Dean Susan King, left, and Walter Hussman, Jr. Photo courtesy of UNC-Chapel Hill

UNC-Chapel Hill journalism school mega-donor Walter Hussman, Jr. is hitting the media circuit this week.

In interviews with N.C. Policy Watch, WRAL, ABC 11, The News & Observer, and others, Hussman is pushing back on last weekend’s reporting from The Assembly that suggests that Hussman’s emails to UNC administrators may have influenced the university’s hiring of Nikole Hannah-Jones as Knight Chair of Race and Investigative Journalism at the journalism school that now bears Hussman’s name. 

Hussman also spoke to John Drescher, who broke the news of the emails in The Assembly, according to a newsletter writeup that the digital magazine sent out to its readers today. 

“I spoke with Susan King yesterday,” Hussman reportedly wrote in an email to Drescher Wednesday evening, “and told her I was a bit dismayed that the impression from your article was that I had pressured her not to hire Nikole Hannah-Jones. She confirmed to me that I had not pressured her. She said she was concerned that I was sharing my concerns with her and a few others. I reaffirmed that it was a unilateral conveyance of my concerns and I did not expect any response from any one to whom I sent those emails.”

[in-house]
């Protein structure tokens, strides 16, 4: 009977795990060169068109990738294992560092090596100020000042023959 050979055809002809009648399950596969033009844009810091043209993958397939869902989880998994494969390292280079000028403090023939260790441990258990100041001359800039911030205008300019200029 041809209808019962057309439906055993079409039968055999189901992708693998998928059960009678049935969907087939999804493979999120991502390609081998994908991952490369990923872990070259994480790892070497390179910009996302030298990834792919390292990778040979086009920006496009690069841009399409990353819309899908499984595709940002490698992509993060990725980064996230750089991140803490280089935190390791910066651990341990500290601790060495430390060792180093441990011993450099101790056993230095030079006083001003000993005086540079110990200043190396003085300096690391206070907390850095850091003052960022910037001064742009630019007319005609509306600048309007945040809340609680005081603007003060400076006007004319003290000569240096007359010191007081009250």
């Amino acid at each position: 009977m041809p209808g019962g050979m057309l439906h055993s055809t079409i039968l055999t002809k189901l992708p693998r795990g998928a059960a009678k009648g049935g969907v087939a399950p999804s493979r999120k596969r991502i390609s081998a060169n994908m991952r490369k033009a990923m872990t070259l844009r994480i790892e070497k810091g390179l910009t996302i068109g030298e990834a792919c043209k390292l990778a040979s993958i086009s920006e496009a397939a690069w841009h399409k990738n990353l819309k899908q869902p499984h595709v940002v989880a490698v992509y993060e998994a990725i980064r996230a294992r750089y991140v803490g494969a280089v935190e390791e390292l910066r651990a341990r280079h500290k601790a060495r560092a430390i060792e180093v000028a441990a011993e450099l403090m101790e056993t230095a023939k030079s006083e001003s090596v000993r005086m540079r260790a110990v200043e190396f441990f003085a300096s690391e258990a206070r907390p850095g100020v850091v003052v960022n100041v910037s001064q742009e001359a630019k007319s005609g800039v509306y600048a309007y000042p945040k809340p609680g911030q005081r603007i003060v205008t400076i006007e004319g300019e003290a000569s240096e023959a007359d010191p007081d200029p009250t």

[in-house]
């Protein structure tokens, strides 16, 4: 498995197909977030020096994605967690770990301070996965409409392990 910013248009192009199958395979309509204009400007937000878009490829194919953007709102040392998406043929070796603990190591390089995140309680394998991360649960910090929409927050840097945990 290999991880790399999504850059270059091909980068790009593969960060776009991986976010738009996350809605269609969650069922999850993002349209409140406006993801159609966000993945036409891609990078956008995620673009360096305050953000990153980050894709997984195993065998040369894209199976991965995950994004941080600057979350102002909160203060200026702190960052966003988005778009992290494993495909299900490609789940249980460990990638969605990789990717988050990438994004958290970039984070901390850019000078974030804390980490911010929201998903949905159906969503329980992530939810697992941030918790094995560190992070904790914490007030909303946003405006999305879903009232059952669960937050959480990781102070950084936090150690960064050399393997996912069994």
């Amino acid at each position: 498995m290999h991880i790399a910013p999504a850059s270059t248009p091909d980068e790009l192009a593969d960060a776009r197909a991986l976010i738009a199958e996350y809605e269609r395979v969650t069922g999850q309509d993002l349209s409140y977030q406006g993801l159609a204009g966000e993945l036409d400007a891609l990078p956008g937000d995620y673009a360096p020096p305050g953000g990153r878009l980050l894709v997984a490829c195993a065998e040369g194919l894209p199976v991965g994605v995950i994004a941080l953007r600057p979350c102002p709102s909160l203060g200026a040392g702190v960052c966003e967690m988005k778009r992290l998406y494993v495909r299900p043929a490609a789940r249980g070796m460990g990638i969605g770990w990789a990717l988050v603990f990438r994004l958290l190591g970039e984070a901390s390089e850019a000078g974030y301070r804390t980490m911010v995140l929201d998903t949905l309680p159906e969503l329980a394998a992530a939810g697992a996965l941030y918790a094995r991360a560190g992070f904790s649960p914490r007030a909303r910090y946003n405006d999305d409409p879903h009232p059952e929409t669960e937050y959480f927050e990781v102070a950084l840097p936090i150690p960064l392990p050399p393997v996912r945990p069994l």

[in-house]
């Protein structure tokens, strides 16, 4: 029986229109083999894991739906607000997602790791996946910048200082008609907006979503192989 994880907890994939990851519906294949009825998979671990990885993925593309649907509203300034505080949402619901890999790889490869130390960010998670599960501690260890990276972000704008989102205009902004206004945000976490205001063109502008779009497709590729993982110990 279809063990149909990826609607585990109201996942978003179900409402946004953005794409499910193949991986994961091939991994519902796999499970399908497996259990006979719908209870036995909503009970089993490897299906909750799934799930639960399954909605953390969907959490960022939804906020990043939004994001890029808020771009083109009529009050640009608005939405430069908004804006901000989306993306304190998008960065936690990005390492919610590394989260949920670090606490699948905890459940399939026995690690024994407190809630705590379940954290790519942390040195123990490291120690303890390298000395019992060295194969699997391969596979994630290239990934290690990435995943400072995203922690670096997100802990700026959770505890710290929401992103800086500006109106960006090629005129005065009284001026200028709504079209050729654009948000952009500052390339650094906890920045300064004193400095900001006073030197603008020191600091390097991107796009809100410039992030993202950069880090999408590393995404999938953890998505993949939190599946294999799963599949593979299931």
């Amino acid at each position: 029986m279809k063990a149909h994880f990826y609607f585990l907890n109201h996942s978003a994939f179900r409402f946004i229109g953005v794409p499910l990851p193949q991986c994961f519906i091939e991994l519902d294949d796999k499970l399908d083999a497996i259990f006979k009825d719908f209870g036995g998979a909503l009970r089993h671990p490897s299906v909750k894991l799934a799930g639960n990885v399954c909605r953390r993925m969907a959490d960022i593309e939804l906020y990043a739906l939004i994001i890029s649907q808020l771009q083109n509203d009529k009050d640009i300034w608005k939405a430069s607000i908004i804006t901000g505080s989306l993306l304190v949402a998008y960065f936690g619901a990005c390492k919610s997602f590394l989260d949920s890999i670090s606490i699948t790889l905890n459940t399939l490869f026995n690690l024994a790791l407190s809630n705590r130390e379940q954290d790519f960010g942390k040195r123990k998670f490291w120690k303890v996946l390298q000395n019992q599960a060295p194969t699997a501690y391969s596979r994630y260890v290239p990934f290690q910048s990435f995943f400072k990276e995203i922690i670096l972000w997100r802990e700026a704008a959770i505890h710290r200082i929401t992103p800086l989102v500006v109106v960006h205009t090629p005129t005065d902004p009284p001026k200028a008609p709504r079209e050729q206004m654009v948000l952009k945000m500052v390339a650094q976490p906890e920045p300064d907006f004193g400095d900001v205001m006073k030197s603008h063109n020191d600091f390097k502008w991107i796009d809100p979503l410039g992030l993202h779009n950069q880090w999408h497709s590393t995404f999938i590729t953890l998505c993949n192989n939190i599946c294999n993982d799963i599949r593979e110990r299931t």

In a statement to The Assembly today, the newsletter states, King—a person who likely sends emails to which she expects to receive responses—disputed Hussman’s characterization of these happenings and says she does actually think Hussman was trying to influence her decision. 

“I felt worried enough about Walter’s repeated questions challenging our hiring of Nikole Hannah-Jones as Knight Chair and his subsequent call to at least one other donor that I asked for help from others in the administration at the university,” King wrote. “I wasn’t clear who else he was calling and I was worried he was trying to influence the outcome.

“I was clear with Walter throughout the process about my worries and that his involvement might be seen as trying to influence the board, the last stop on the tenure process. I was explicit with him about donors’ role in academic affairs and Walter said he understood.”

King has the stronger case, as previously unreported portions of the emails obtained by The Assembly reveal.

From the newsletter:

UNC-Chapel Hill’s Board of Trustees has until tomorrow to reconsider awarding tenure to Hannah-Jones or otherwise faces a federal lawsuit. 

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